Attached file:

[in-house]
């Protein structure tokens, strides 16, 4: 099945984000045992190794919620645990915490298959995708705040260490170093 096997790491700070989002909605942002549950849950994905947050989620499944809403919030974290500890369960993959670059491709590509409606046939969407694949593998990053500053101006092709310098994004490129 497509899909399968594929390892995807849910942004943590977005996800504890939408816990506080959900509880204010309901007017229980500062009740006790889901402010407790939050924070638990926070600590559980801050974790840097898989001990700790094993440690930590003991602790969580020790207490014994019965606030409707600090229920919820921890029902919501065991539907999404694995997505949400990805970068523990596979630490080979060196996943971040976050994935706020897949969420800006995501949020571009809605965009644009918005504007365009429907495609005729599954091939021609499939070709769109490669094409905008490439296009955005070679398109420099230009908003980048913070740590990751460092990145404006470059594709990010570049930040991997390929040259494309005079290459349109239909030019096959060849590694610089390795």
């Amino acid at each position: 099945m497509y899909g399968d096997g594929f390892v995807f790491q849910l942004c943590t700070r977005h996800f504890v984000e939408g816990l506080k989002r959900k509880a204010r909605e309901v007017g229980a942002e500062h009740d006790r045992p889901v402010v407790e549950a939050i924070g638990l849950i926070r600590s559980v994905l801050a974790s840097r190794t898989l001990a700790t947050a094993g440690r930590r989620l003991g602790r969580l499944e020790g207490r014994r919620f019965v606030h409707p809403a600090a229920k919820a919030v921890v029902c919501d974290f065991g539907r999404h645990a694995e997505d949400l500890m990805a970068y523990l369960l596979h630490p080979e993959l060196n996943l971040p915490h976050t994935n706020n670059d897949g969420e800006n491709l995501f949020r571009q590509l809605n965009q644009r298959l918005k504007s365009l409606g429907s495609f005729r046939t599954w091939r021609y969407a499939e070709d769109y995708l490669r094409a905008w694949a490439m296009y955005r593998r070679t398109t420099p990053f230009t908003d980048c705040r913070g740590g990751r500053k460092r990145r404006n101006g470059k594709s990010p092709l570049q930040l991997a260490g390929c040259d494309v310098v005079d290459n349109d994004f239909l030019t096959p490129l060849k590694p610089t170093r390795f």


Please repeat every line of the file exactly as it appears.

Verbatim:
[in-house]
């Protein structure tokens, strides 16, 4: 099945984000045992190794919620645990915490298959995708705040260490170093 096997790491700070989002909605942002549950849950994905947050989620499944809403919030974290500890369960993959670059491709590509409606046939969407694949593998990053500053101006092709310098994004490129 497509899909399968594929390892995807849910942004943590977005996800504890939408816990506080959900509880204010309901007017229980500062009740006790889901402010407790939050924070638990926070600590559980801050974790840097898989001990700790094993440690930590003991602790969580020790207490014994019965606030409707600090229920919820921890029902919501065991539907999404694995997505949400990805970068523990596979630490080979060196996943971040976050994935706020897949969420800006995501949020571009809605965009644009918005504007365009429907495609005729599954091939021609499939070709769109490669094409905008490439296009955005070679398109420099230009908003980048913070740590990751460092990145404006470059594709990010570049930040991997390929040259494309005079290459349109239909030019096959060849590694610089390795």
């Amino acid at each position: 099945m497509y899909g399968d096997g594929f390892v995807f790491q849910l942004c943590t700070r977005h996800f504890v984000e939408g816990l506080k989002r959900k509880a204010r909605e309901v007017g229980a942002e500062h009740d006790r045992p889901v402010v407790e549950a939050i924070g638990l849950i926070r600590s559980v994905l801050a974790s840097r190794t898989l001990a700790t947050a094993g440690r930590r989620l003991g602790r969580l499944e020790g207490r014994r919620f019965v606030h409707p809403a600090a229920k919820a919030v921890v029902c919501d974290f065991g539907r999404h645990a694995e997505d949400l500890m990805a970068y523990l369960l596979h630490p080979e993959l060196n996943l971040p915490h976050t994935n706020n670059d897949g969420e800006n491709l995501f949020r571009q590509l809605n965009q644009r298959l918005k504007s365009l409606g429907s495609f005729r046939t599954w091939r021609y969407a499939e070709d769109y995708l490669r094409a905008w694949a490439m296009y955005r593998r070679t398109t420099p990053f230009t908003d980048c705040r913070g740590g990751r500053k460092r990145r404006n101006g470059k594709s990010p092709l570049q930040l991997a260490g390929c040259d494309v310098v005079d290459n349109d994004f239909l030019t096959p490129l060849k590694p610089t170093r390795f």